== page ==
History of Technology 2: Road Building Boom

Road building boom doesn't refer to people blowing up freshly built roads, though that would make a more action-packed video.

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TechnologyHistory of Technology

Transcript

00:29

Gilroy Garlic Festival. some of the first Turnpike's at parkways were built during

00:33

the 20s. mostly on the eastern seaboard in 1925 the country took an even bigger

00:38

step. folks decided to get crazy and organized their road building efforts.

00:44

major routes were given a system of numbers and called highways and the

00:48

federal government helped States fund improvements to them. oh and by the way

00:53

don't confuse a highway with an interstate road. Nazis hate that. highways

00:58

were just winding country roads with pavement and numbers added to. an

01:05

interstate was something radically different. [interstate pictured]

01:08

it's bigger faster and more standardized. but wasn't until 1956 that President

01:14

Eisenhower scraped together the funding and popular support to get the

01:18

interstate system really going. yes he found a lot of spare change under that

01:22

oval office couch. fun fact the Eisenhower good roads were an issue of

01:27

national defense. he wanted to be able to cruise down u.s. interstates in tanks

01:32

and trucks in case we got invaded by the Russians or Germans or Chinese or aliens

01:37

or well whoever it was we were afraid of on that particular day. building

01:42

interstates wasn't so much about new technology although stuff like [steam roller at work]

01:45

steamrollers and bulldozers definitely helped. a lot. it was more about a bunch

01:50

of new ideas that made road Transportation wildly different. well one

01:55

thing to think about is the idea of limited access where and how we get on

01:59

an interstate is actually tightly controlled. there are on ramps and exits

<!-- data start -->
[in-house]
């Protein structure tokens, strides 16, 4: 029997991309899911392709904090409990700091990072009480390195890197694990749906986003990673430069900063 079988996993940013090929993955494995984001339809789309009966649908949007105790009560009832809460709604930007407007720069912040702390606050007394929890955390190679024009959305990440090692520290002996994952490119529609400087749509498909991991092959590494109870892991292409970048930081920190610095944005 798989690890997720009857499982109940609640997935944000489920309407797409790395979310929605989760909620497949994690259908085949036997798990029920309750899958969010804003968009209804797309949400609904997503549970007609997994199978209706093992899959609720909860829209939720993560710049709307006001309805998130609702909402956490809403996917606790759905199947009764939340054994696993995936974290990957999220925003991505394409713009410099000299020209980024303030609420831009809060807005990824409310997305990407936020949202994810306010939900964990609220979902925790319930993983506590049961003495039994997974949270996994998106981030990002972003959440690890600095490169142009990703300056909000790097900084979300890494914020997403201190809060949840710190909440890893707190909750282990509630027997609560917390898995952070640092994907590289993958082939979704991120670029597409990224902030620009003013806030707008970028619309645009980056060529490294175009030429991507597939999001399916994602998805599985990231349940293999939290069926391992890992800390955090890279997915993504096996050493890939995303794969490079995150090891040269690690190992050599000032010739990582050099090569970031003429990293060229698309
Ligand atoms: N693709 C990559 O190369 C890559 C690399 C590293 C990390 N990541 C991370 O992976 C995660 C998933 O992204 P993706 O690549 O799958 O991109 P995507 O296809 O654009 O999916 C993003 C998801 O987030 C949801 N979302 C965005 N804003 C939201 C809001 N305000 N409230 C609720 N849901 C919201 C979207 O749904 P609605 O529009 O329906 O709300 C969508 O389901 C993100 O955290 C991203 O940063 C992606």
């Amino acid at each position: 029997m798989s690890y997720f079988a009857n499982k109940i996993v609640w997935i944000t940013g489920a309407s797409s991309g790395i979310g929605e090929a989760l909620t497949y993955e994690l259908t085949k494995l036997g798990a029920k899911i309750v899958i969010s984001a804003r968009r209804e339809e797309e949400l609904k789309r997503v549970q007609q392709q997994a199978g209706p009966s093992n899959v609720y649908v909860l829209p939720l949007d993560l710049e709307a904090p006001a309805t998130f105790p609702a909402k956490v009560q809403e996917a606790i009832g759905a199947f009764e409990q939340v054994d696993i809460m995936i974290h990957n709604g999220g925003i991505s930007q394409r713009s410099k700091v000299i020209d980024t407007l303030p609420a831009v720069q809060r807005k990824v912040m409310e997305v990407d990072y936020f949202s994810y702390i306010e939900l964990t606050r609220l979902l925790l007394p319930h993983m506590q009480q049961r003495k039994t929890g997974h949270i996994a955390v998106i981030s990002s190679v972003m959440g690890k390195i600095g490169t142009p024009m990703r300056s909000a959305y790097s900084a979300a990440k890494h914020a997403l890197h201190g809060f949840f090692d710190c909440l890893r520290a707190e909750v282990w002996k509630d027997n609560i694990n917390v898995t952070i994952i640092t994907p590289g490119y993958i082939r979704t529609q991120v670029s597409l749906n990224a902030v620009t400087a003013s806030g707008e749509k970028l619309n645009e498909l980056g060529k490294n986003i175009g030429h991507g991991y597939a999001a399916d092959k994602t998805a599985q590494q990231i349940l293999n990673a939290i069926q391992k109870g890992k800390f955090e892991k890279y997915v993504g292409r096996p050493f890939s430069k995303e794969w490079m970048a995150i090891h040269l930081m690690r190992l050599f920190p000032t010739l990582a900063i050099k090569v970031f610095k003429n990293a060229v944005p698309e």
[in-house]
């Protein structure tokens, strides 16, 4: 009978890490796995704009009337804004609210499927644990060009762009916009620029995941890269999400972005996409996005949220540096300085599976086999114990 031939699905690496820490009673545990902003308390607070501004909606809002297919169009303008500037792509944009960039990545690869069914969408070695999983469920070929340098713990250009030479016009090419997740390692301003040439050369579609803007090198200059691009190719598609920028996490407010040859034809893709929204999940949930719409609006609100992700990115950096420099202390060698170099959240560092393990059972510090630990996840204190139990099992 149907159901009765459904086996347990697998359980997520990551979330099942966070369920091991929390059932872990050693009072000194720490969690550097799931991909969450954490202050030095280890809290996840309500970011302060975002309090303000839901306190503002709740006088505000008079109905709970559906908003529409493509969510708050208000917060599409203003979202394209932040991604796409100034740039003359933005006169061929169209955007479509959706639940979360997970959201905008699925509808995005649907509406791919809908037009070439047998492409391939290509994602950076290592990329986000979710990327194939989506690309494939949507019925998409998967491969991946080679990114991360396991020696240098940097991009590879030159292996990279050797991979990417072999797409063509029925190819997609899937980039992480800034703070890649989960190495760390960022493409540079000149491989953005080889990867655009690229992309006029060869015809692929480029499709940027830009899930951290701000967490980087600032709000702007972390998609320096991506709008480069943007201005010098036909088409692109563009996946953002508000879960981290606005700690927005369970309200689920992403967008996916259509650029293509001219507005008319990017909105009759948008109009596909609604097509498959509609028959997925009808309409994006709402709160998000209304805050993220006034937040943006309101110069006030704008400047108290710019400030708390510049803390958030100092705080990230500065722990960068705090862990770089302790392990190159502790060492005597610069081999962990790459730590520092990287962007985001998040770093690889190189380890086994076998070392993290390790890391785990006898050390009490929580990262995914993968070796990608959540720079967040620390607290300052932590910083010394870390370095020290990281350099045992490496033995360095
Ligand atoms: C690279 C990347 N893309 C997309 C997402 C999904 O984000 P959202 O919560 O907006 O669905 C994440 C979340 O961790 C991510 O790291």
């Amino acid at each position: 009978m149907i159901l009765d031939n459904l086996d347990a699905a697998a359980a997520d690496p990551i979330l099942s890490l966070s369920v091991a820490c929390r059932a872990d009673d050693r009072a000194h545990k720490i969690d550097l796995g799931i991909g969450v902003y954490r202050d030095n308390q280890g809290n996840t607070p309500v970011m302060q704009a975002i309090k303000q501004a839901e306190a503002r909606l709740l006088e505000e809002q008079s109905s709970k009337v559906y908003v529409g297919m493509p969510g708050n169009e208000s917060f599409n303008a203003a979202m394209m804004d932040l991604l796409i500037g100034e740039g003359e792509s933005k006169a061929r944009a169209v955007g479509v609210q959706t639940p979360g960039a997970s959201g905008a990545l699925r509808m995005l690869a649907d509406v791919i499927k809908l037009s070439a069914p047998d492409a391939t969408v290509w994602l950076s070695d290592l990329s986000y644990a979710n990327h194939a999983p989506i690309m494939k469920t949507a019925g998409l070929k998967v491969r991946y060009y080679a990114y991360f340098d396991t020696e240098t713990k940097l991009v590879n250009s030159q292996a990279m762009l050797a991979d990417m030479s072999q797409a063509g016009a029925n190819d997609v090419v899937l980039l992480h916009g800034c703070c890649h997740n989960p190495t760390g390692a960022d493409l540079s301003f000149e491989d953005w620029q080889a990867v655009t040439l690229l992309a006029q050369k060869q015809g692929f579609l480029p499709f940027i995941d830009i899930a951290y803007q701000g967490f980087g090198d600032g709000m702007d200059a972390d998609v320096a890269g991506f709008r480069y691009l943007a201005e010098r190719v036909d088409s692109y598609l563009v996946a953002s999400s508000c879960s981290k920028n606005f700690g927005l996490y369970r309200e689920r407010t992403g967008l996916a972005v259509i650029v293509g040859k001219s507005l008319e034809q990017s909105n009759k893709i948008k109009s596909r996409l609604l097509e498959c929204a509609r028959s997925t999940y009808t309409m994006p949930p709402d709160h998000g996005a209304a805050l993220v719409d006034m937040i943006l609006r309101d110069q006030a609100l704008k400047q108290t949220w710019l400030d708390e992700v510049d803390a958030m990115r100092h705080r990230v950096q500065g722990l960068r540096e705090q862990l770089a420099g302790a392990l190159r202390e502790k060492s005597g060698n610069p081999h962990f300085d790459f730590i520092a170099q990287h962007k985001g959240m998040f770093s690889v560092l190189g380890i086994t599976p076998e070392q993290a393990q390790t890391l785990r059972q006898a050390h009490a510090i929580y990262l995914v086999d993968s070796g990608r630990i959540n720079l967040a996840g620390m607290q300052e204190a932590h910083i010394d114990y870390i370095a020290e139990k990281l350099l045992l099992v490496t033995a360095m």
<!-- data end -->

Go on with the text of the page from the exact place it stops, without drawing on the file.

02:04

which are carefully planned out in advance. unlike every other Road in the

02:08

country farmer Joe couldn't just run his driveway straight into the interstate

02:12

and pull into traffic on his tractor. with limited access traffic moves faster

02:17

and more smoothly and keeps the interstates from becoming a high-stakes

02:21

version of bumper cars. there are also restrictions on curves and Hills.

02:25

automobiles were getting faster and more dangerous and some clever engineers [man smiles while driving down the road]

02:29

realized that there were ways to build safer roads.

02:33

well they determined that steep inclines and hairpin turns weren't really cool .so

02:38

they set limits on how steep and curvy roads could actually be. lanes also got

02:43

wider along with the shoulders of the roads. most roads in the 30s and 40s were

02:48

pretty narrow to help cut the building costs but interstates were built with

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multiple lanes and nice wide shoulders pull over into when people spilled

02:57

coffee on their laps. interstates also have the brilliant policy of making it

03:01

much harder to swerve across the yellow line and slam into oncoming traffic. they

03:07

separate traffic in different directions on two entirely different roads. which is [woman drives as cell phone goes off]

03:12

smart because nothing quite ruins your day like a head-on collision. Engineers

03:18

also got better at road surfaces adding tar and concrete to the macadam process

03:22

we talked about before . but perhaps most importantly all of the things we just

03:27

listed were required and standardized. an interstate in California was

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supposed to work just like one in Texas because no one likes a surprise when

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they're pushing 80 miles an hour. [ car drives a vertical loop in the road]